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According to the applicants, residents of the town of Urus-Martan in the Chechen Republic, the town came under aerial attacks by Russian forces on 2 and 19 October 1999, resulting in the death of several residents, the wounding of others, including several children, and the destruction of a number of homes.
According to the Government, the attack formed part of a counterterrorism operation in the Northern Caucasus for the disarmament and ‘liquidation’ of illegal armed groups and restoration of constitutional order. The government submitted that rebel fighters had established positions in the centre of Urus-Martan and on the outskirts of the town, from where they attacked government aircraft with ‘surface-to-air missile systems and large-calibre firearms’. According to the Government, ‘almost no local residents remained’ in the town at the material time. On 18 October 1999 ‘pinpoint aerial strikes’ were ordered on ‘fighters’ bases, ammunition depots and other important targets outside the reach of the federal artillery fire’. Pursuant to that order, two military SU-24 M planes carrying 18 high-explosive fragmentation aerial bombs of calibre 250-270kg ‘carried out strikes on concentrations of illegal fighters one kilometre to the east of Urus-Martan’ and inside town, including on a school and residential buildings where fighters had established positions. (§§30-35)
Relying on Articles 2 and 8 of the European Convention on Human Rights and Article 1 of Protocol No. 1 to the Convention, the applicants complained, in particular, that their family members had died, their own lives had been put at risk, and their houses and other property had been severely damaged as a result of the aerial attacks ‘with high-explosive aerial bombs against heavily populated residential areas’ of the town. They also complained that there had been no effective investigation into the incidents.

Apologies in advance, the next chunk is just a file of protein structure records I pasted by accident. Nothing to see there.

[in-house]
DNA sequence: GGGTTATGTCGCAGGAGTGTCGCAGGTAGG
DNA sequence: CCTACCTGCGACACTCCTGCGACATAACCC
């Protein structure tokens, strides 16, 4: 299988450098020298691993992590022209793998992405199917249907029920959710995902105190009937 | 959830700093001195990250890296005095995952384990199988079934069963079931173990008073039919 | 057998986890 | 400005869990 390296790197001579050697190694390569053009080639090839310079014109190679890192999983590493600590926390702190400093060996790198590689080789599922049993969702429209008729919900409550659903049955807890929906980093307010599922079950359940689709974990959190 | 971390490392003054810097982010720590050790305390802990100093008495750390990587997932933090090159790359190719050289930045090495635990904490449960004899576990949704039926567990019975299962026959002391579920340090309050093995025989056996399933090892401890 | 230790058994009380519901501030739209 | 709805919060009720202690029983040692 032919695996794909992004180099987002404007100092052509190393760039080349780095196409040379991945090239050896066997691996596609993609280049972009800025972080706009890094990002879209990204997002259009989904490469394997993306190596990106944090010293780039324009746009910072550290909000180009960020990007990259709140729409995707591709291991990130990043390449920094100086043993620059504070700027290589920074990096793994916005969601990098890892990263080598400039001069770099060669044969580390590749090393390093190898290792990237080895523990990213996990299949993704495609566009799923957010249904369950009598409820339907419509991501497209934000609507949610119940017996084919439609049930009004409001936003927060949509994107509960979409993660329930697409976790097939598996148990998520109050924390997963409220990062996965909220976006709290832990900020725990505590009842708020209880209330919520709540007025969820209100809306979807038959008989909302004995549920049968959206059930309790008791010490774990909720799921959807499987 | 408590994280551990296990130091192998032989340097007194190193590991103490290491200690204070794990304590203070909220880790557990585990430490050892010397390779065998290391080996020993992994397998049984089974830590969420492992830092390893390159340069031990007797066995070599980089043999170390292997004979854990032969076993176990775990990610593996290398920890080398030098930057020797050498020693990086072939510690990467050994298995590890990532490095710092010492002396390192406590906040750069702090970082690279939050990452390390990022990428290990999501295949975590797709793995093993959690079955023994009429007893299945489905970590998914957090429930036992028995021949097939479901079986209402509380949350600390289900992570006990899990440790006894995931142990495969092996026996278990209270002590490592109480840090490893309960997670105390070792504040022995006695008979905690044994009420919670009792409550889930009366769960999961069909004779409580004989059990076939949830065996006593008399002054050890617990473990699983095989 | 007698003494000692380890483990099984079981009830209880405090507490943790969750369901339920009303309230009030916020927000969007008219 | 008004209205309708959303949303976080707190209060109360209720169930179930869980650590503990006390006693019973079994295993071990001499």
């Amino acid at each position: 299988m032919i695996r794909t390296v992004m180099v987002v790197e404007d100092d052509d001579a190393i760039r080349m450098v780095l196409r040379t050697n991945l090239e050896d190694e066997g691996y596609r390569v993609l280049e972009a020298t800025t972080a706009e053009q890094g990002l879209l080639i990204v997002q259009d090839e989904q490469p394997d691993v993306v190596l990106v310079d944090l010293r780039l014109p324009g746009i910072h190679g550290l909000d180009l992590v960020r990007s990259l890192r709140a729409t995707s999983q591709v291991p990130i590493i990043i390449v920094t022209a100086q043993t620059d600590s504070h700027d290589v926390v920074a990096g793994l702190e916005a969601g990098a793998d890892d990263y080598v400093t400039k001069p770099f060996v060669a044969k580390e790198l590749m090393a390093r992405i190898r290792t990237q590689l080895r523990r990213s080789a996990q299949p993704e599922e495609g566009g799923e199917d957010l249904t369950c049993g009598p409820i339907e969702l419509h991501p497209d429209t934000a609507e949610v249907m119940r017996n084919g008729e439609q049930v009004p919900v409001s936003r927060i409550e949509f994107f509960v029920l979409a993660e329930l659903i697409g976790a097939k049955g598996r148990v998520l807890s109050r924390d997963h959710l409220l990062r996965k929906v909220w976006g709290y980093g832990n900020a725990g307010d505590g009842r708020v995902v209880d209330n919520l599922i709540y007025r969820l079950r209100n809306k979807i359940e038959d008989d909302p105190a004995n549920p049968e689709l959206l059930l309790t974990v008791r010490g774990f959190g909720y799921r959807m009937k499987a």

Whilst the government acknowledged that the aerial attack of 19 October had been carried out by federal forces, they disputed their responsibility for the attack of 2 October, arguing that this strike had been carried out by ‘unidentified aircraft’. The Court was not convinced by this argument, however, ‘as presumably military aircraft are held in the exclusive possession of the State, and, more specifically, of the Russian Armed Forces’, and because weapon fragments found at the scene were identified as stemming from ‘an exploded aerial bomb’, a type of weapon that is presumably held in the exclusive possession of the state. The Court therefore found that the attack of 2 October was also carried out by aircraft belonging to the federal armed forces, that it fell within the ambit of Article 2, and that it was incumbent on the state to demonstrate that this use of force was absolutely necessary and therefore strictly proportionate to the achievement of one of those aims set out in Article 2(2) of the Convention. (§241-2)